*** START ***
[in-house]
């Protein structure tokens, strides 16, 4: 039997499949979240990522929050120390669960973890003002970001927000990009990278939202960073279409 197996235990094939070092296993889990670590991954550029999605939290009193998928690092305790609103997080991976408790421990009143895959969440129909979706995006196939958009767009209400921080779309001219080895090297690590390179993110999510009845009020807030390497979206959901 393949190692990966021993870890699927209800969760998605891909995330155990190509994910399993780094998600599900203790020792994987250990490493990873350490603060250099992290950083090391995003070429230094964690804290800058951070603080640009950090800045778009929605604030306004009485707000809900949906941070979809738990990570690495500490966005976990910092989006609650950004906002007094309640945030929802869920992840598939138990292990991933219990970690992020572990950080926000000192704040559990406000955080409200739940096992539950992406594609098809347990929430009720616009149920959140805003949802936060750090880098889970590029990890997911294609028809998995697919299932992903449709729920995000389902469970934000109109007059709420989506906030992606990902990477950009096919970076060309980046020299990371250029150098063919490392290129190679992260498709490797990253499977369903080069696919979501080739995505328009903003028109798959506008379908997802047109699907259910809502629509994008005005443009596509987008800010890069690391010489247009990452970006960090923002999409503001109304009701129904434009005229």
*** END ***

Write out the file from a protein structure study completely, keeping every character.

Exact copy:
[in-house]
């Protein structure tokens, strides 16, 4: 039997499949979240990522929050120390669960973890003002970001927000990009990278939202960073279409 197996235990094939070092296993889990670590991954550029999605939290009193998928690092305790609103997080991976408790421990009143895959969440129909979706995006196939958009767009209400921080779309001219080895090297690590390179993110999510009845009020807030390497979206959901 393949190692990966021993870890699927209800969760998605891909995330155990190509994910399993780094998600599900203790020792994987250990490493990873350490603060250099992290950083090391995003070429230094964690804290800058951070603080640009950090800045778009929605604030306004009485707000809900949906941070979809738990990570690495500490966005976990910092989006609650950004906002007094309640945030929802869920992840598939138990292990991933219990970690992020572990950080926000000192704040559990406000955080409200739940096992539950992406594609098809347990929430009720616009149920959140805003949802936060750090880098889970590029990890997911294609028809998995697919299932992903449709729920995000389902469970934000109109007059709420989506906030992606990902990477950009096919970076060309980046020299990371250029150098063919490392290129190679992260498709490797990253499977369903080069696919979501080739995505328009903003028109798959506008379908997802047109699907259910809502629509994008005005443009596509987008800010890069690391010489247009990452970006960090923002999409503001109304009701129904434009005229």